Women are still far from having achieved equal rights almost everywhere in the world, but think how much worse we would be without the right to vote—those of us who have that right, that is. We make up half of the world’s population, yet some of us are still denied the vote, and those who have it won it only through great struggle—and, as title cards at the end of Sarah Gavron’s Suffragette point out, shockingly recently in many nations.
In Britain, where the film is set, full rights weren’t achieved until 1928; Swiss women couldn’t vote until 1971; and Saudi Arabian women are still waiting. Yet most of us know very little about the fight to win women’s suffrage, largely because popular culture has been so quiet on the subject: This is the first feature film about its evolution in Great Britain. Of course, just the fact that Suffragette explores an important and underreported topic isn’t enough to make it worth watching. What does is how its episodes and attitudes register with searing immediacy while feeling true to their time period.
Unfortunately, things haven’t progressed enough, 100 years later, to make the pervasive contempt for women in Suffragette’s early-20th-century London surprising, but the extent to which even privileged women were hobbled by disenfranchisement is made frustratingly clear. When a wealthy suffragette’s enraged husband bails her out of jail, she cannot persuade him to free her comrades, and has no power to write the check herself—even though, as she protests, the marital money he now controls was originally hers.
The even harsher oppression of working-class women is surfaced mostly through Maud Watts (Carey Mulligan), a fictional composite who serves as the audience surrogate. Orphaned at age four, Maud has toiled since she was seven at the laundry where her mother was scalded to death, working long hours for much less pay than the men there earn for doing less. Worse yet, the sexual assault she endured for years from her boss when she was a girl left her traumatized, stigmatized, and pregnant—“damaged goods” expected to be grateful that any man would marry her and raise her son as his own. And when she protests after her husband, Sonny (Ben Wishaw), throws her out of the house for her activism, and forbids her to see her son, he reminds her that she, as a mother, has no legal rights: “The law says he is mine.”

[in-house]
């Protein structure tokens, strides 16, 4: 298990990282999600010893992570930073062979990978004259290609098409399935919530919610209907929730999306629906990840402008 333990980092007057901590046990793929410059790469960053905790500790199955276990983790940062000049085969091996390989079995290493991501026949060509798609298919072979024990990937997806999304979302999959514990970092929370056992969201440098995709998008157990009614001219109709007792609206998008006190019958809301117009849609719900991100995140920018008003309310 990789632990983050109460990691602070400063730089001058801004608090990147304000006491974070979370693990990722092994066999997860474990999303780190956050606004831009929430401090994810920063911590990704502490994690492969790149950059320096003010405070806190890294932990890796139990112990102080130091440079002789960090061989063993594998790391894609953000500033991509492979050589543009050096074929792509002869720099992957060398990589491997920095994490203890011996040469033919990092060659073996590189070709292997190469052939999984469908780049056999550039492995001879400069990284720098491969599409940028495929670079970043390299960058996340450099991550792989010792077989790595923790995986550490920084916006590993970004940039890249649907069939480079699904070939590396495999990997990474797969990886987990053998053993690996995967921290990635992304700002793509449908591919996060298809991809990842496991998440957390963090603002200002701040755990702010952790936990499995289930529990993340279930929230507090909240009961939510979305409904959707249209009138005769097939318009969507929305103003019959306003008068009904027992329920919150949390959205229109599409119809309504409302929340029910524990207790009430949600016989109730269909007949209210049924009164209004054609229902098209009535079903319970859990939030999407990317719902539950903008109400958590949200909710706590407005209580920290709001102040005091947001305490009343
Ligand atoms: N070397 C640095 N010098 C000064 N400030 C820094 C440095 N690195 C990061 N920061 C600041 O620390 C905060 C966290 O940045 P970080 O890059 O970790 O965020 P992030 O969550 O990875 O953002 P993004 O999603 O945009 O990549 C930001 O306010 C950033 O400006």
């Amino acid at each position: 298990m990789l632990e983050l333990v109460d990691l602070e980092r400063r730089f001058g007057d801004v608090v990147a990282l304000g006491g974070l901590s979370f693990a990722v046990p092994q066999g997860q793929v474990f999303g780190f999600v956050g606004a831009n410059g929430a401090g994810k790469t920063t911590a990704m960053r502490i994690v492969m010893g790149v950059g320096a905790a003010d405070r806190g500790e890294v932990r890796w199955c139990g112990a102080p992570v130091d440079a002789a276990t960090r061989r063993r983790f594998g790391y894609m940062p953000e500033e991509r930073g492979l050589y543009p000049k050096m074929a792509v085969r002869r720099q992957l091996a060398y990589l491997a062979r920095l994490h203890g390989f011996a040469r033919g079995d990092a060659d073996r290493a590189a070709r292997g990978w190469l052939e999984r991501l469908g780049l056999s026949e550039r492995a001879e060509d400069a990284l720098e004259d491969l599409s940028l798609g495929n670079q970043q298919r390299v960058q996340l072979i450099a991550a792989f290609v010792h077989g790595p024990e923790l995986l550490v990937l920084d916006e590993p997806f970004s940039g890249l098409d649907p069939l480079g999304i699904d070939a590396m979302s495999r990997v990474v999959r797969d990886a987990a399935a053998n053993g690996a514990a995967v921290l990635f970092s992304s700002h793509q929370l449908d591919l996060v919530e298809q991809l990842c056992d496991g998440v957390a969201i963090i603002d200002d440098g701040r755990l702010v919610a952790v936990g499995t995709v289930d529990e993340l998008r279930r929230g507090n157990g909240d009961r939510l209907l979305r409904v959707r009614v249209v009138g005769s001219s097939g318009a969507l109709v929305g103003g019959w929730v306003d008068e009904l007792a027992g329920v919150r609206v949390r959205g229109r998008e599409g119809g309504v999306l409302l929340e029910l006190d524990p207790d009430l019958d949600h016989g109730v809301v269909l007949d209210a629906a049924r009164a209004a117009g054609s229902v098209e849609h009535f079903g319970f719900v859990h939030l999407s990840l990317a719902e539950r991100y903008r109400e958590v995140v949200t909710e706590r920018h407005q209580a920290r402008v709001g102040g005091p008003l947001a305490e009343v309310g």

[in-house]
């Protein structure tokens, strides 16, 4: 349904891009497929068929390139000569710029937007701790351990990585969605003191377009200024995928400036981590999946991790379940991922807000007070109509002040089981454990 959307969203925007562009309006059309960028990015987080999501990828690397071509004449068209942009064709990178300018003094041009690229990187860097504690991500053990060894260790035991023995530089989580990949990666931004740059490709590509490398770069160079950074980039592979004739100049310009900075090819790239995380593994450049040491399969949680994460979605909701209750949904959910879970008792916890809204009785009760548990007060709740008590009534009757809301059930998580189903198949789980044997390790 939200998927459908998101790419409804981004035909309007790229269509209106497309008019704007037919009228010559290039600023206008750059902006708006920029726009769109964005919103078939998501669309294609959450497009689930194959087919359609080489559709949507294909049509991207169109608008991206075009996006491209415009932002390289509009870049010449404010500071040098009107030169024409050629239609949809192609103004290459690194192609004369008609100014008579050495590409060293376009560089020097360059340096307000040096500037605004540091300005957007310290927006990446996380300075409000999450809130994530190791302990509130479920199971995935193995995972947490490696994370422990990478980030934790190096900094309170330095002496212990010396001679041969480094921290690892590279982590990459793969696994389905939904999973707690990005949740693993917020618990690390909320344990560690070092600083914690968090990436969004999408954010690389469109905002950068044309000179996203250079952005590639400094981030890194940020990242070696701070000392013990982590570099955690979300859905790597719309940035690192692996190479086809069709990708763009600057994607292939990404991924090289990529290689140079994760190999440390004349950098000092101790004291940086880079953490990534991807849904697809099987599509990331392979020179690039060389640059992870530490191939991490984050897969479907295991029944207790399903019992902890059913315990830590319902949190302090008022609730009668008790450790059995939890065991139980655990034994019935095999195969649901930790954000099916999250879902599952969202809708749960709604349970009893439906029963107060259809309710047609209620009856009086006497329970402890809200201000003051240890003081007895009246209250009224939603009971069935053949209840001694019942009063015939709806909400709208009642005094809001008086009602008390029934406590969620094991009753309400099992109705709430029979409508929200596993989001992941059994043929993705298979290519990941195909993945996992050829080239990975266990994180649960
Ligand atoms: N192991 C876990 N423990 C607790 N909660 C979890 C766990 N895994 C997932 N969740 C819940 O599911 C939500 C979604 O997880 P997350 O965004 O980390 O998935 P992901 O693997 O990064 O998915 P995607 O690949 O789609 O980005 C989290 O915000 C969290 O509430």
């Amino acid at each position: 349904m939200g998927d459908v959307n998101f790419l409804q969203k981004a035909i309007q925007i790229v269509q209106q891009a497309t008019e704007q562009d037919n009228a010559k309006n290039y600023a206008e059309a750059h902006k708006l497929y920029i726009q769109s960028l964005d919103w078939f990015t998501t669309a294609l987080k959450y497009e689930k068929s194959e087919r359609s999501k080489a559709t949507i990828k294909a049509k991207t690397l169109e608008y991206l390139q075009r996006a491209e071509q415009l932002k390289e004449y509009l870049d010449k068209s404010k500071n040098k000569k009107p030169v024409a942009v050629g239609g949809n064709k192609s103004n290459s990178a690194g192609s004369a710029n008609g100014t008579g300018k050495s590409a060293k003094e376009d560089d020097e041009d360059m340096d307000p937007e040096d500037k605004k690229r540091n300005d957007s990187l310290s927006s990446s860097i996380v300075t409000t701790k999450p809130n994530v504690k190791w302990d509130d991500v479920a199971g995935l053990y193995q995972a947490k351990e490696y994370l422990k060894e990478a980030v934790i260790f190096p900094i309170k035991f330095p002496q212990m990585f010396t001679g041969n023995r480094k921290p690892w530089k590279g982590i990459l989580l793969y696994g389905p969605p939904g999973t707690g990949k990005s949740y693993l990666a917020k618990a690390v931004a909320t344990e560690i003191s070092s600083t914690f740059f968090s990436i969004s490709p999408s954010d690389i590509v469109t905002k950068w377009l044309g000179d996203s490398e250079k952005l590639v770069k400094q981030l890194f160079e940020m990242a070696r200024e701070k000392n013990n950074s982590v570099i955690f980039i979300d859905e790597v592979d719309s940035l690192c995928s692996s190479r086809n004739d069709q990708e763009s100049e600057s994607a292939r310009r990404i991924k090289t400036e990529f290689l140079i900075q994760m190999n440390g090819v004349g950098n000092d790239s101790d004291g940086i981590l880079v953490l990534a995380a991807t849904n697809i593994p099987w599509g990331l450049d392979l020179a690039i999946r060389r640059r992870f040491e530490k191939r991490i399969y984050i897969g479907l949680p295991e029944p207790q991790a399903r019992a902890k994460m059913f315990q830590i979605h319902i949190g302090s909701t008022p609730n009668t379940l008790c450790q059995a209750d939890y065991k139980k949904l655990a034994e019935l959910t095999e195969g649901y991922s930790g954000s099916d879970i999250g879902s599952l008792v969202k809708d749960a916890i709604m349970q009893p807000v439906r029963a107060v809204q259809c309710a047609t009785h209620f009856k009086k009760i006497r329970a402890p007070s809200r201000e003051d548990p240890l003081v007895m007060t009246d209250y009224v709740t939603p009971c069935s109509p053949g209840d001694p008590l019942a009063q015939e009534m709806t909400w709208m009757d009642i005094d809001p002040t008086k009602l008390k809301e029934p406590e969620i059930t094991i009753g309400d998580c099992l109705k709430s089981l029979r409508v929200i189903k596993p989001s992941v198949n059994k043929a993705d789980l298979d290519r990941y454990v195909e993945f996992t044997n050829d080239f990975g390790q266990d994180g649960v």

The film’s episodes and attitudes register with searing immediacy while feeling true to their time period.
Many will be surprised by how militant these suffragettes had become by 1912, the year in which the story begins. As their leader, Emily Pankhurst (Meryl Streep), puts it, women had asked for the vote peacefully for 50 years by then, only to be ridiculed and ignored. It was time to act—and acting often meant blowing things up, from mailboxes to the country mansion of David Lloyd George, a prominent member of Parliament. In addition to being the audience surrogate, Maud is a kind of Zelig who manages to be present at many of this movement’s high points, highlighting the group’s actions and frustrations and being targeted as a possible rat by the police inspector who’s pioneering new methods of surveillance to try to crack the back of the suffragette movement.
Maud participates in rallies and hunger strikes in jail, witnesses a speech by Mrs. Pankhurst, and accompanies Emily Wilding Davison (Natalie Press) to the Derby and sees her commit the ultimate sacrifice to draw attention to their cause, an act that finally galvanized worldwide support. But as embodied by Mulligan, Maud feels nothing like a plot contrivance. The camera sticks close to the actress, homing in on Maud’s face as she dresses, hugs, or plays with her son, her smile joyful and her eyes practically aglow with love. As Maude gradually becomes politicized, her initial instinct to appease and apologize slowly gives way to self-assurance as she sits straighter, looks people in the eye more, and speaks with steely intensity.
Suffragette has been fairly criticized for failing to show the women of color who were part of the crowds supporting the cause, and, aside from Maud’s interactions with her son, the subplot involving her family cranks up the heartbreak in ways that feel out of sync with the rest of the film. The falsest moment comes when she talks her way into her apartment to see her son for the first time since being thrown out. Mulligan’s tender ferocity has the makings of a powerhouse scene, but her performance is undermined by the melodrama of having Maude arrive just as George is to be whisked away by his adoptive parents, an arrangement Sonny hadn’t even told her about.
But as abominably as Sonny acts toward his wife, he isn’t a bad man. He’s just conflicted and cowardly, concerned about keeping up appearances in a culture that expects him to keep his wife—whom he does seem to love, as evinced in their earlier scenes—under control. That fairly complicated combination of traits is typical of the film, whose conscientious avoidance of anachronism make it feel engagingly alive.